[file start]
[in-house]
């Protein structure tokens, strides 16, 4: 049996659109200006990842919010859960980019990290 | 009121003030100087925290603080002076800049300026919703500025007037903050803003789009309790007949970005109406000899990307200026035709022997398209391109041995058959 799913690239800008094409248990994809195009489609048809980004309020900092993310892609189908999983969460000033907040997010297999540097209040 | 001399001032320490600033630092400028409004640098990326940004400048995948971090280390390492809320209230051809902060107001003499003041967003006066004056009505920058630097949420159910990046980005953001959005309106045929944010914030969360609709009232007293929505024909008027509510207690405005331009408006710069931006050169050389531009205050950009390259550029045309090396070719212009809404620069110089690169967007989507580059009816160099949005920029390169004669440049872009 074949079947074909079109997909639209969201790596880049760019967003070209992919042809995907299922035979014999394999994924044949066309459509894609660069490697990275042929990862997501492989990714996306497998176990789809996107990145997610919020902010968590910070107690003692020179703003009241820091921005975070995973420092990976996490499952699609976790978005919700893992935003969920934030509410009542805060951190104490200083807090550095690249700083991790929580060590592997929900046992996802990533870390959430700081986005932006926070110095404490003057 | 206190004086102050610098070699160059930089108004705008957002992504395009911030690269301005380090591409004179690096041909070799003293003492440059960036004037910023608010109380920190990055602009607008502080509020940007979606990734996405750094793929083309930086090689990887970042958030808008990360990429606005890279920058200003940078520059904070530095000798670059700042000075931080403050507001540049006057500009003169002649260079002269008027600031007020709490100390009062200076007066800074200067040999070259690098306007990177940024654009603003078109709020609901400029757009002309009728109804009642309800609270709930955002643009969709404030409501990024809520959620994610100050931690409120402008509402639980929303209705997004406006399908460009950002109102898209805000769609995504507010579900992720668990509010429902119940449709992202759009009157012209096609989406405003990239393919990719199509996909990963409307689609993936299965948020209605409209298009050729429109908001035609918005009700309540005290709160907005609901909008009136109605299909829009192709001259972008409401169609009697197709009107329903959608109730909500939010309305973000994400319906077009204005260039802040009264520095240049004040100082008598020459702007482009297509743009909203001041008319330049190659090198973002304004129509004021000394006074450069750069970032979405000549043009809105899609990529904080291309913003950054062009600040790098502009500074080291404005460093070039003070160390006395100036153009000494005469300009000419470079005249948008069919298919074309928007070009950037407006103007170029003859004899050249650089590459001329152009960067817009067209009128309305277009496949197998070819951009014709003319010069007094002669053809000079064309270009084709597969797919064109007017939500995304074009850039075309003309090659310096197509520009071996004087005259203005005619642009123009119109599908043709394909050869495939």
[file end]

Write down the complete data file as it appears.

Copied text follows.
[in-house]
């Protein structure tokens, strides 16, 4: 049996659109200006990842919010859960980019990290 | 009121003030100087925290603080002076800049300026919703500025007037903050803003789009309790007949970005109406000899990307200026035709022997398209391109041995058959 799913690239800008094409248990994809195009489609048809980004309020900092993310892609189908999983969460000033907040997010297999540097209040 | 001399001032320490600033630092400028409004640098990326940004400048995948971090280390390492809320209230051809902060107001003499003041967003006066004056009505920058630097949420159910990046980005953001959005309106045929944010914030969360609709009232007293929505024909008027509510207690405005331009408006710069931006050169050389531009205050950009390259550029045309090396070719212009809404620069110089690169967007989507580059009816160099949005920029390169004669440049872009 074949079947074909079109997909639209969201790596880049760019967003070209992919042809995907299922035979014999394999994924044949066309459509894609660069490697990275042929990862997501492989990714996306497998176990789809996107990145997610919020902010968590910070107690003692020179703003009241820091921005975070995973420092990976996490499952699609976790978005919700893992935003969920934030509410009542805060951190104490200083807090550095690249700083991790929580060590592997929900046992996802990533870390959430700081986005932006926070110095404490003057 | 206190004086102050610098070699160059930089108004705008957002992504395009911030690269301005380090591409004179690096041909070799003293003492440059960036004037910023608010109380920190990055602009607008502080509020940007979606990734996405750094793929083309930086090689990887970042958030808008990360990429606005890279920058200003940078520059904070530095000798670059700042000075931080403050507001540049006057500009003169002649260079002269008027600031007020709490100390009062200076007066800074200067040999070259690098306007990177940024654009603003078109709020609901400029757009002309009728109804009642309800609270709930955002643009969709404030409501990024809520959620994610100050931690409120402008509402639980929303209705997004406006399908460009950002109102898209805000769609995504507010579900992720668990509010429902119940449709992202759009009157012209096609989406405003990239393919990719199509996909990963409307689609993936299965948020209605409209298009050729429109908001035609918005009700309540005290709160907005609901909008009136109605299909829009192709001259972008409401169609009697197709009107329903959608109730909500939010309305973000994400319906077009204005260039802040009264520095240049004040100082008598020459702007482009297509743009909203001041008319330049190659090198973002304004129509004021000394006074450069750069970032979405000549043009809105899609990529904080291309913003950054062009600040790098502009500074080291404005460093070039003070160390006395100036153009000494005469300009000419470079005249948008069919298919074309928007070009950037407006103007170029003859004899050249650089590459001329152009960067817009067209009128309305277009496949197998070819951009014709003319010069007094002669053809000079064309270009084709597969797919064109007017939500995304074009850039075309003309090659310096197509520009071996004087005259203005005619642009123009119109599908043709394909050869495939």